Meeting Irom Sharmila

The painfully lonely struggle of Manipur’s most famous daughter

WrittenBy:Kishalay Bhattacharjee
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Twelve years ago when I came here, a young girl took a pledge to sit on a fast against a controversial army Act, a dubious piece of legislation which has a pathetic record of human right violations.

For the first few years, she lived in virtual obscurity of a jail ward of a hospital ironically named after India’s first Prime Minister. Twelve years later she continues with her fast from the same hospital room, detained on charges of attempt to commit suicide, but is kept alive by the government; she is force-fed through a tube.

Why hadn’t I ever met her in so many years? I have no idea.

I never had the inclination to meet her personally. Maybe I did not have the courage to meet her because I was not sure of how a person can generate so much conviction. She has not suffered any personal loss but the loss of her people in conflict moved her to carry on the world’s longest nonviolent protest.

I finally met her the year she completed a decade of her fast. I assumed that her thoughts would be incoherent, but I was mistaken. There are certain pictures of hers which are circulated regularly; the impression that one gathers from those is that her room is a small, cramped space with graffiti and posters and her scribbles on the walls.

A tube attached to her nose, force-feeding her, makes one uncomfortable to continue a conversation. She is generally wrapped in a checkered blanket and a flask of hot water is placed on a hospital table next to her bed. She writes poems and also reads quite a lot; she gets a regular supply of books in Manipuri.

How can anyone without taking a drop of water in a decade afford to think rationally? And even if she is thinking coherently, is the fight against the draconian act forcing her to continue her fast or is it that she has gone too far and therefore, can’t give up her fight?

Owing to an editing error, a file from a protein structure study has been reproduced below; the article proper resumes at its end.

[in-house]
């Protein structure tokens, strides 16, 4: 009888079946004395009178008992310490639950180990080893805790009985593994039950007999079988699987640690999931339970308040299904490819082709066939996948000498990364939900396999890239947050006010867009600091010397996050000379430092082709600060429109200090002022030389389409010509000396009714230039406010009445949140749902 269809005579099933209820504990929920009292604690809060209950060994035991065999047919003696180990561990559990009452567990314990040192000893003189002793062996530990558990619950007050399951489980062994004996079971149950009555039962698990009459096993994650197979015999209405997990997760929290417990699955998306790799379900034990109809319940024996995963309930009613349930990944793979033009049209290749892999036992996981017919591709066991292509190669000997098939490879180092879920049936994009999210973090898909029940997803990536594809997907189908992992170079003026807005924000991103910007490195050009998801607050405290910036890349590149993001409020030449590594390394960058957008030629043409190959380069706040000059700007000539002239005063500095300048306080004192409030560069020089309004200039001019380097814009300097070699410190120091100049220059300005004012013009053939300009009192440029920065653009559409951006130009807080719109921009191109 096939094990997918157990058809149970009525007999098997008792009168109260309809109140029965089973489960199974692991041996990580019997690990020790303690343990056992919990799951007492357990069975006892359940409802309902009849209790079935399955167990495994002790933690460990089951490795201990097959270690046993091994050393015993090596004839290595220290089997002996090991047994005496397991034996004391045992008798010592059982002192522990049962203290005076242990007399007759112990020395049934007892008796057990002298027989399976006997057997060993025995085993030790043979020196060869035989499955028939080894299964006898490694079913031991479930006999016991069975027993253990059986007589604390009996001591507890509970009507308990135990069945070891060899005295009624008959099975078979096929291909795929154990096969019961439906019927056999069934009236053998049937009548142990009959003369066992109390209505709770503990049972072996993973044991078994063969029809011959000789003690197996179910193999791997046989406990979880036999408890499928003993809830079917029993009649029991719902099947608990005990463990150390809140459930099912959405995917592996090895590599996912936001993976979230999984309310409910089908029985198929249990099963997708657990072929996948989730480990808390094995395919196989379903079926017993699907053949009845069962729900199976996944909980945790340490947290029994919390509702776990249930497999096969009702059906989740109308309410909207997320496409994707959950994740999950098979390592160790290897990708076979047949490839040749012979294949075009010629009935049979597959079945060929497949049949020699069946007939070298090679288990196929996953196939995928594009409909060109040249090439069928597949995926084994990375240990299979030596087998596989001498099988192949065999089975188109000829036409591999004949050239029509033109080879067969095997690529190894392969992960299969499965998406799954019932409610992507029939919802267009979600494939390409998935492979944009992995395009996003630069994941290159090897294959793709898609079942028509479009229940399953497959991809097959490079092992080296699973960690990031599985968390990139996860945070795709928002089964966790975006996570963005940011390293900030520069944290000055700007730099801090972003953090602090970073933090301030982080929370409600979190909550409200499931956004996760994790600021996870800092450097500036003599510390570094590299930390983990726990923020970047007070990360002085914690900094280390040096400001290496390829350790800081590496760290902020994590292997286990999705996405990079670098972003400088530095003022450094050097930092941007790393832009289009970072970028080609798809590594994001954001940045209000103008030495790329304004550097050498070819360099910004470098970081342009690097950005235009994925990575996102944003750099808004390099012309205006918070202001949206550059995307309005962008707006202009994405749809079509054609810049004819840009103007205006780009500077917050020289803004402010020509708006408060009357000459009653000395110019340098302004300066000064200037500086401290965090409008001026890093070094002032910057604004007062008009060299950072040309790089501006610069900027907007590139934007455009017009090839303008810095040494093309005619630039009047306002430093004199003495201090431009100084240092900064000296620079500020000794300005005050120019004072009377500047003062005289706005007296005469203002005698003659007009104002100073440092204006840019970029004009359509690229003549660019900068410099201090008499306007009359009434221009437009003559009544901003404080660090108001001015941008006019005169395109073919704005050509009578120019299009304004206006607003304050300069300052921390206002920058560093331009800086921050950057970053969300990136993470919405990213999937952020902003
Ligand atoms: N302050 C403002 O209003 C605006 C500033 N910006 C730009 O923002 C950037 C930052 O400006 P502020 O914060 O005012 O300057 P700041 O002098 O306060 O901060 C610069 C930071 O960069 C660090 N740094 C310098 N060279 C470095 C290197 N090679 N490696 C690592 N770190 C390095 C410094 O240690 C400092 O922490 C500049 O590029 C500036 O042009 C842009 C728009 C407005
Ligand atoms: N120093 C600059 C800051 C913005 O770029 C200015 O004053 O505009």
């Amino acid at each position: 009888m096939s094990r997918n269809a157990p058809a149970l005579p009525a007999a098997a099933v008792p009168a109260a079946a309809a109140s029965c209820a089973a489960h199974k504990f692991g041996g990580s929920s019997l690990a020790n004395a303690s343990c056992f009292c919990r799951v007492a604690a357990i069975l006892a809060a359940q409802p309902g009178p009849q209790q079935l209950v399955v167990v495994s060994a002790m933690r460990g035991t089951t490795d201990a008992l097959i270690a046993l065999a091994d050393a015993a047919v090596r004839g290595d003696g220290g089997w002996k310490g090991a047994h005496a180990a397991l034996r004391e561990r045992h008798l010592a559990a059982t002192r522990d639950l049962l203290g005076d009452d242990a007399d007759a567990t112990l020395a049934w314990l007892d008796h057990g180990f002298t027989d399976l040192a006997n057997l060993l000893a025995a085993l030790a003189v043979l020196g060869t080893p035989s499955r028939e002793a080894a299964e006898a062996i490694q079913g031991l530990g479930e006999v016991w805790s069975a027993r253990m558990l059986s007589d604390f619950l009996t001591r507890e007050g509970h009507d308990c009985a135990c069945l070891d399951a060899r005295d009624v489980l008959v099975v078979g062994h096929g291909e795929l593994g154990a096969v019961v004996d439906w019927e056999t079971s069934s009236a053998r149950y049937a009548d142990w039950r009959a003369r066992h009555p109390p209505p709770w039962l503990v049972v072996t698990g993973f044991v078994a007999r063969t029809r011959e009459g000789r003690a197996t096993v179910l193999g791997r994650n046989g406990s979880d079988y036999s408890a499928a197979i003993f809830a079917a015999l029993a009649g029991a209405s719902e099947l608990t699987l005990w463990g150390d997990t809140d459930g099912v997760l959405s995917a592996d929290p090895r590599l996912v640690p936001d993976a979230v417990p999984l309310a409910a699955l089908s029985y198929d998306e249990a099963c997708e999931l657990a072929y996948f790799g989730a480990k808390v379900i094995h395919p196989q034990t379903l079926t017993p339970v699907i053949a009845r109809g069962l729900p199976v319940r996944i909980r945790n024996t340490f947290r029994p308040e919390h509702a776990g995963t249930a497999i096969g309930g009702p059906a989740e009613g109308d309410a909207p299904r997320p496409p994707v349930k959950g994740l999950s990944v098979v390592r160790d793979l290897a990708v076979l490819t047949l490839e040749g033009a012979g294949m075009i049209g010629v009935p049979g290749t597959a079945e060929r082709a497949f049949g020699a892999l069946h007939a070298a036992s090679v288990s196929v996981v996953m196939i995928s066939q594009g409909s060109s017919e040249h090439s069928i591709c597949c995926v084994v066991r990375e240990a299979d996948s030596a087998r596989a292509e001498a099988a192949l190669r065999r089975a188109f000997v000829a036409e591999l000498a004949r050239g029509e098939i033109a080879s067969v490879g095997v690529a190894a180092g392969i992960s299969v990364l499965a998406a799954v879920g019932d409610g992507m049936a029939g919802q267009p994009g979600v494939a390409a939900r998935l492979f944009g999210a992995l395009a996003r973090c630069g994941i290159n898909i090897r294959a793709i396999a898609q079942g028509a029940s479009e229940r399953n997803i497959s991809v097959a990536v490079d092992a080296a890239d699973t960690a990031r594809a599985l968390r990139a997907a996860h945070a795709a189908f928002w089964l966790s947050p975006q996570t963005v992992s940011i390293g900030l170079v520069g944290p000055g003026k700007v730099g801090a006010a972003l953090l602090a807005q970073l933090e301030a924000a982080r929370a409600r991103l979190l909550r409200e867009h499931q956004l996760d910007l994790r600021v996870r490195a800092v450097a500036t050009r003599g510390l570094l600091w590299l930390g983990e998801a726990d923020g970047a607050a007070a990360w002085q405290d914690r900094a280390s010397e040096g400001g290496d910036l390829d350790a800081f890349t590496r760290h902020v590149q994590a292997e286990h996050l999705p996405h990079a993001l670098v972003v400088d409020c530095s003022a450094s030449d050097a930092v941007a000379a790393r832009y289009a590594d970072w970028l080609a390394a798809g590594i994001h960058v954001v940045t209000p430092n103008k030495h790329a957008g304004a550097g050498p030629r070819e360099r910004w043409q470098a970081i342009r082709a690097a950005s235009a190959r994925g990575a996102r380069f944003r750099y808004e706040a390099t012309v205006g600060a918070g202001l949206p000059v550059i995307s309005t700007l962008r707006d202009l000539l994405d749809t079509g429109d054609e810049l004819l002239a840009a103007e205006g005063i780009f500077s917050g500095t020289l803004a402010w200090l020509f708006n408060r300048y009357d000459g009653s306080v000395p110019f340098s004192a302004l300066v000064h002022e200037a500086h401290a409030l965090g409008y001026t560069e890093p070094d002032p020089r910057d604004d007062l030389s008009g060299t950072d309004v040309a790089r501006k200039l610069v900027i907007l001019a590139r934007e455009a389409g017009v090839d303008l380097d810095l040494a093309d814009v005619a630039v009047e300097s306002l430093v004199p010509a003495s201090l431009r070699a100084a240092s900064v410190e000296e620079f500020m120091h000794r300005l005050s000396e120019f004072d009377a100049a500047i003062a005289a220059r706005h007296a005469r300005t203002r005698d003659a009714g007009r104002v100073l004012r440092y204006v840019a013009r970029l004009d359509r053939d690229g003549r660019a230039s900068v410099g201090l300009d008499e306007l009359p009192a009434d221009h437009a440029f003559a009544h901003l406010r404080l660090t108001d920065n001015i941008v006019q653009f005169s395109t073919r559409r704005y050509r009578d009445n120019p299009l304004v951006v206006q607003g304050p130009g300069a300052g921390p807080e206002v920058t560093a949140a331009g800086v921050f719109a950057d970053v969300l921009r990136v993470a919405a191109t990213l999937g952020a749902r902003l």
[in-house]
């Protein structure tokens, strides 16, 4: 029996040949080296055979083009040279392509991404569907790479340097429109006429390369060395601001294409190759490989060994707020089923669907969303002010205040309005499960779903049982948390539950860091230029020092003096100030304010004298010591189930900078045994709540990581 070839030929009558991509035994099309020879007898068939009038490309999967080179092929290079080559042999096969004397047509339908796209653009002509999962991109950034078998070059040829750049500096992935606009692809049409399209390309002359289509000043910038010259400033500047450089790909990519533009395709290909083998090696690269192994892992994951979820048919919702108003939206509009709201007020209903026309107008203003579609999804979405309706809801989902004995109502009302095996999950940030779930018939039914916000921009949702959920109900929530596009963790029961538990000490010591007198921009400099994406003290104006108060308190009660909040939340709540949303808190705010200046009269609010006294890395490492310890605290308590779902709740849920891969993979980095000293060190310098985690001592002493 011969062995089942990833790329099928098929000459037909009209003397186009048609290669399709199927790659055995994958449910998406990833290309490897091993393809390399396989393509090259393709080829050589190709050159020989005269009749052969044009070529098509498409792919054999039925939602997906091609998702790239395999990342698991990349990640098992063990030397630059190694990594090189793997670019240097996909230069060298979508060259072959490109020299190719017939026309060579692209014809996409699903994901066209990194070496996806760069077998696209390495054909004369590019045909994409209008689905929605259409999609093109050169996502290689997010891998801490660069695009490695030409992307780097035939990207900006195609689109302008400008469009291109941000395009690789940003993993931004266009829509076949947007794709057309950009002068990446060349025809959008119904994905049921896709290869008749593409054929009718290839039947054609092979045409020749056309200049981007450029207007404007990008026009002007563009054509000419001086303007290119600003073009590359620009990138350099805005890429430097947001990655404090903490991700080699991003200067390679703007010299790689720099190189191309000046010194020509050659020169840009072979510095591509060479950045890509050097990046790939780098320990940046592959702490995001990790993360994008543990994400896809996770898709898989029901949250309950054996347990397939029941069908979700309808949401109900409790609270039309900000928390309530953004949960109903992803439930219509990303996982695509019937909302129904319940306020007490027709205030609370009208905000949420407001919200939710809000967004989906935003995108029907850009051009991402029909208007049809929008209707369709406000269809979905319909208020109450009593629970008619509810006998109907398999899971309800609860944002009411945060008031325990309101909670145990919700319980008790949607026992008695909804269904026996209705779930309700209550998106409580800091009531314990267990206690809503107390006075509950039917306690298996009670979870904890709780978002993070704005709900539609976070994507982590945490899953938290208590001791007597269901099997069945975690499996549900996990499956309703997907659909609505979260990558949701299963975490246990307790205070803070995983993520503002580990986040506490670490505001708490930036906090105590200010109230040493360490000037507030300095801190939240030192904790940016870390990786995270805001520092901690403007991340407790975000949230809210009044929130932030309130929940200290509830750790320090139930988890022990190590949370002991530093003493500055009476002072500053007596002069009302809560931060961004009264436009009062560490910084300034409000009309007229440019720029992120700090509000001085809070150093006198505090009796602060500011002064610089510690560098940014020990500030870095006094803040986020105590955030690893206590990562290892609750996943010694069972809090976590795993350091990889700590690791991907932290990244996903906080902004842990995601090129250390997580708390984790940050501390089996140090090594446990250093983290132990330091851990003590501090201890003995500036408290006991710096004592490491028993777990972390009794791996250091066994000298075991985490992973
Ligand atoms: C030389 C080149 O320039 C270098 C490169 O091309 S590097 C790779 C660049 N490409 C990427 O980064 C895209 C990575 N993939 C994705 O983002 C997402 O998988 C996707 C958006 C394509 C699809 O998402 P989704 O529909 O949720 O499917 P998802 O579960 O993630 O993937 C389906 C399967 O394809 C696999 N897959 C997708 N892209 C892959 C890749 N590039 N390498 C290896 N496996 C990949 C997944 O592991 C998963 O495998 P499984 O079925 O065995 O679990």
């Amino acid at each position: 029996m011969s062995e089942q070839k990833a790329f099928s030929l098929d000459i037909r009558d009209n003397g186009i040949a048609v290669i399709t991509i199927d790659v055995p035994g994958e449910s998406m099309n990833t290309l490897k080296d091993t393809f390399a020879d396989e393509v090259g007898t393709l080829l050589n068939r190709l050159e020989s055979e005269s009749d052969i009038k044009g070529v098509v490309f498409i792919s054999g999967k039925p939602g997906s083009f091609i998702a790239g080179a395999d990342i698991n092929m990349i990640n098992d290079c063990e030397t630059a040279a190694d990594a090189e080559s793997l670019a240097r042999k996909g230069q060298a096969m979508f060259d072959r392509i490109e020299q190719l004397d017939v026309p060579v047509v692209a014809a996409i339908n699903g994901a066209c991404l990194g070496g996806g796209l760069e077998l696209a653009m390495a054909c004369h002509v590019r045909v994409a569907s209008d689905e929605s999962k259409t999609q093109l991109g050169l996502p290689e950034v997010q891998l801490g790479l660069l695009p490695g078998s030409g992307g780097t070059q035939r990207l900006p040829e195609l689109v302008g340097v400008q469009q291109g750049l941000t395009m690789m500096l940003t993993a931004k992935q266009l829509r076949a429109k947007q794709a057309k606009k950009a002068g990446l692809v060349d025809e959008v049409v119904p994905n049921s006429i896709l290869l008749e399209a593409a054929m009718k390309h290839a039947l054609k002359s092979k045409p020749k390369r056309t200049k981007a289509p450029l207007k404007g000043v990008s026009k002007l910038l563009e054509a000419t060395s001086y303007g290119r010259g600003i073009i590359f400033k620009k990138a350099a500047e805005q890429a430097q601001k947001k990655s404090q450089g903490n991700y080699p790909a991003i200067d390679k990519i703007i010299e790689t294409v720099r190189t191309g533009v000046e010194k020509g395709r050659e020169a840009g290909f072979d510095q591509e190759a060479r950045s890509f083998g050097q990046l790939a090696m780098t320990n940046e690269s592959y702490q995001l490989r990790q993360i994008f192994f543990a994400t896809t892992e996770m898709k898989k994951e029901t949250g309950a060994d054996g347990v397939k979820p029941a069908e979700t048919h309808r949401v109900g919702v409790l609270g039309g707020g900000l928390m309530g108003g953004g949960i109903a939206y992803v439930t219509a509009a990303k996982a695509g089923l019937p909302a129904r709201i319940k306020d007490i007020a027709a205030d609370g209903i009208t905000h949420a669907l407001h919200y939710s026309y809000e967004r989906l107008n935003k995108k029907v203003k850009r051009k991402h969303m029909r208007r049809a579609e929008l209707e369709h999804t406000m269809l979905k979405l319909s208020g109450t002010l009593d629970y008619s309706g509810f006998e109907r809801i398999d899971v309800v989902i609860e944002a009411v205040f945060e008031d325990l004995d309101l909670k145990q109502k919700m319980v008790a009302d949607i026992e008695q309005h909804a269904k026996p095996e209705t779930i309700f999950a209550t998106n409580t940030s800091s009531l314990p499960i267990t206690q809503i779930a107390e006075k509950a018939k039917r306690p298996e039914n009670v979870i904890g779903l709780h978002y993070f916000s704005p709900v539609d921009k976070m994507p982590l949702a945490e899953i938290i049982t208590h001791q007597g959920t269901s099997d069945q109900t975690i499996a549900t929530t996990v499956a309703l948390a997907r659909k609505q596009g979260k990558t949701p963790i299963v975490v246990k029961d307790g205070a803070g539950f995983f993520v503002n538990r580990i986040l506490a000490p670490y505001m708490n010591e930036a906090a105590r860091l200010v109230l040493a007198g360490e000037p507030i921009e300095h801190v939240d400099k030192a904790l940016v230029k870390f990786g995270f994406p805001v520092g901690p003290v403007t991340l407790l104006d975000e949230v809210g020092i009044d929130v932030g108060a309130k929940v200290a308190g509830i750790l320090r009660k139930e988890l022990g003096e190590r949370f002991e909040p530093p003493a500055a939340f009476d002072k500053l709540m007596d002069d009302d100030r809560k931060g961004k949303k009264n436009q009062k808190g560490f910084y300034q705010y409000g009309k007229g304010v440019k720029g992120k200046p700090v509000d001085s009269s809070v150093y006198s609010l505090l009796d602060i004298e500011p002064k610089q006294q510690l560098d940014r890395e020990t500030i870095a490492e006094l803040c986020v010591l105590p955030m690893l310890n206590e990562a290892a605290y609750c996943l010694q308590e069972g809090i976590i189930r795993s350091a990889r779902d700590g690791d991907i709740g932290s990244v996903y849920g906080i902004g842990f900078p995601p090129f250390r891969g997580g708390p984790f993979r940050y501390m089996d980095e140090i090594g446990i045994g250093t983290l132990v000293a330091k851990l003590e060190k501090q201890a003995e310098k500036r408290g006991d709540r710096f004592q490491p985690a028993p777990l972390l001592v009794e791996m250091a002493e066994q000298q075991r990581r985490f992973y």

Have her people for whom she has been fasting ever asked her to give up this struggle? Not supporting Sharmila would be tantamount to treason in Manipur, but the support is only a posture. Her struggle has been painfully lonely.

Sharmila looks back at the last ten years and asks, ‘Why not? For me success is that very inspiration that I get from my surroundings.’ She laughs: ‘The positive inspiration for the upliftment of society.’

Sharmila’s eyes and speech had no achievements to claim but she is aware of what has sustained her through an entire decade. ‘My conscience, that’s all.’

Getting access to Sharmila was not easy. She is detained in a heavily guarded corner of Jawaharlal Nehru Hospital. To go through several layers of government and prison permissions took its own time. Honestly I hadn’t even tried because I had never quite rehearsed this scene in my head. I had nothing to ask her.

I snuck in with two guests who had sought permission from the jail. The jailor was probably confused about my intentions and I took the opportunity to walk in along with them.

The hard-won hour-long interview was spent mostly in edgy silences. As if she was asking me … I am living the struggle … I am living my protest … what more can my words give you … that my life already doesn’t?

But all she said was, ‘I want the Act repealed. That’s all.’

Bound to her hospital room, Sharmila is freed once a year, a decade-long ritual in black humour. She is released for forty-eight hours on technical grounds and is re-arrested as soon as that time is up.

2 November 2000. Ten people waiting for a bus under a makeshift shed were shot dead by soldiers of the Assam Rifles. In the last thirteen years, the overarching theme in Manipur has been one woman’s resolve to fight the Armed Forces Special Powers Act (AFSPA), which gives immunity to army excesses.

Though the memorial of the massacre is covered with weeds and shrubs, Sharmila has become a symbol of resistance, unprecedented anywhere in the world.